THE NOSE THAT LOST ITS DOG
05 November – 30 January 2009
Siobhan Hapaska presented her first solo exhibition, comprising of three new sculptural works, in the GSS gallery in November 2010. In The Nose That Lost Its Dog Hapaska incorporated a wide-ranging vocabulary of materials including Scottish deerskin, stainless steel, fibreglass and LED lights, to create three new sculptures which continued her subtle exploration of themes of conflict and resolution, both domestic and political, juxtaposing natural and synthetic materials to create works that are unique and resonant.
Works presented in the show included an uprooted olive tree, its lifeless skeleton resting horizontally upon a support structure; its roots disheveled, its leaves and olives shorn, its skin stripped. The olive tree as an object it imbued with meaning and history, but for Hapaska her interest in the olive tree lies in its symbol of destruction and volatility. The olive tree has direct associations to the growth of early economies for early civilizations with its versatility and multitude of uses (oil, wood, olives). The mass destruction of the olive tree that followed can be traced to the fall of the Empires. Hapaska sees correlations between these facts and the current conflict in the Middle East where 1000’s of olive trees are today being uprooted to build boundary walls between two faiths and cultures. The tree acts as a volatile gesture; to uproot an olive tree becoming representative of uprooting humanity.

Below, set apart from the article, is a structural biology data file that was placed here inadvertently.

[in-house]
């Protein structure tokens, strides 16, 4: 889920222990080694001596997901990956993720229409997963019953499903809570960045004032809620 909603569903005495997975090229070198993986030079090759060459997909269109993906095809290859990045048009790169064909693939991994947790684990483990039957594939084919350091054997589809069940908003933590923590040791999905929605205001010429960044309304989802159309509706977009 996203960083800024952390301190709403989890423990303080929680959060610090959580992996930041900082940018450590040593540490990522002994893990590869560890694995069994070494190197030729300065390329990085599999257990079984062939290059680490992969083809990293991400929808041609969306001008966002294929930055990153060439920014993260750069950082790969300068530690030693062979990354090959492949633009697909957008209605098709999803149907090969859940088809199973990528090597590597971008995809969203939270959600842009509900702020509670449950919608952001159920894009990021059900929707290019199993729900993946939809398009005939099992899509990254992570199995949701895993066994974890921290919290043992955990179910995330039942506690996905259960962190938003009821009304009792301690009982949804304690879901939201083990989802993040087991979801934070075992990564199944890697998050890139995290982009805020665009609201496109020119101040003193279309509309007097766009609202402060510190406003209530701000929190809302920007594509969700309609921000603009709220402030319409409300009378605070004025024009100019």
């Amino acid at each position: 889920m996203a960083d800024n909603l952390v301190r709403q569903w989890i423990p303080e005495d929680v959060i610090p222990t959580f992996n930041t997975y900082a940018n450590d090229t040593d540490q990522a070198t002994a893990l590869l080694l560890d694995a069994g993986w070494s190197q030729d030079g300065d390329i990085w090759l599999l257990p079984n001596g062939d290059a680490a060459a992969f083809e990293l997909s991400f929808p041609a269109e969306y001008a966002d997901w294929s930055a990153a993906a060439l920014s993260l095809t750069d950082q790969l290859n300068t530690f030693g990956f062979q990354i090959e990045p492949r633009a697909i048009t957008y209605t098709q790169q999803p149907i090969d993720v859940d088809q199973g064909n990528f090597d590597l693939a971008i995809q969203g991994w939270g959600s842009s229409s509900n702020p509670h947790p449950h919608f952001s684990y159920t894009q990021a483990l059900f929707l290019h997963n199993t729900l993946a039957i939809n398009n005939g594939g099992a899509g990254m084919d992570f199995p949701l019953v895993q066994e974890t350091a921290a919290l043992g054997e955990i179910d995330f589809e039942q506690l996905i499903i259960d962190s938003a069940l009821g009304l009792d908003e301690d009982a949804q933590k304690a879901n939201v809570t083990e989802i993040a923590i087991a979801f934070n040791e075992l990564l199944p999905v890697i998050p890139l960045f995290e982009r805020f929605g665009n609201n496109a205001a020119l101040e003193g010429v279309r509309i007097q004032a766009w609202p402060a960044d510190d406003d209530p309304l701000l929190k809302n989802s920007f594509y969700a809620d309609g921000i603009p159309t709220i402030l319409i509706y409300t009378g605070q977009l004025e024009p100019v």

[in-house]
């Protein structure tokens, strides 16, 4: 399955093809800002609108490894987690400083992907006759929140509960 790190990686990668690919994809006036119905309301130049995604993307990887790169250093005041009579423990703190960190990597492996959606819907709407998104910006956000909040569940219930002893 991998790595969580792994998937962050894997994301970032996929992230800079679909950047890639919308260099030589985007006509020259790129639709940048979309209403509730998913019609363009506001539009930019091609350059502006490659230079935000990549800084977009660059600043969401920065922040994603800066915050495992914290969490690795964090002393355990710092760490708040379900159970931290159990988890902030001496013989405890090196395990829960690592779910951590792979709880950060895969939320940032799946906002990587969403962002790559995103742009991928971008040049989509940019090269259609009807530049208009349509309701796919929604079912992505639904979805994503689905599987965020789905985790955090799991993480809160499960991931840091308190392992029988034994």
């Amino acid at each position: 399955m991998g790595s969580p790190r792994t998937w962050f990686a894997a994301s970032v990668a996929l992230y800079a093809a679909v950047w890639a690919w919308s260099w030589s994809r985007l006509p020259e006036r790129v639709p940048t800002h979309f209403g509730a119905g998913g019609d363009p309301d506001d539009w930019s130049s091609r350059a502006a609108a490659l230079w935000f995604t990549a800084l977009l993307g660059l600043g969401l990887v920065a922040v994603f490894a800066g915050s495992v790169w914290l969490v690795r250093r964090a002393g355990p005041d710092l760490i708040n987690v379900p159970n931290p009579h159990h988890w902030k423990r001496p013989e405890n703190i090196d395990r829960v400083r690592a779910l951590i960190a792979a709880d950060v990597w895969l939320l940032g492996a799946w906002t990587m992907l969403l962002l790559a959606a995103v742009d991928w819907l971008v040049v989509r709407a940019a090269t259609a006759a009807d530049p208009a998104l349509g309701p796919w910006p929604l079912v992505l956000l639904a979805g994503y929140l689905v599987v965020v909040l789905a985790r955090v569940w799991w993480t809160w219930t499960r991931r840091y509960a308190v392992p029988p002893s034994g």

The exhibition was accompanied by a commissioned essay by Francis McKee.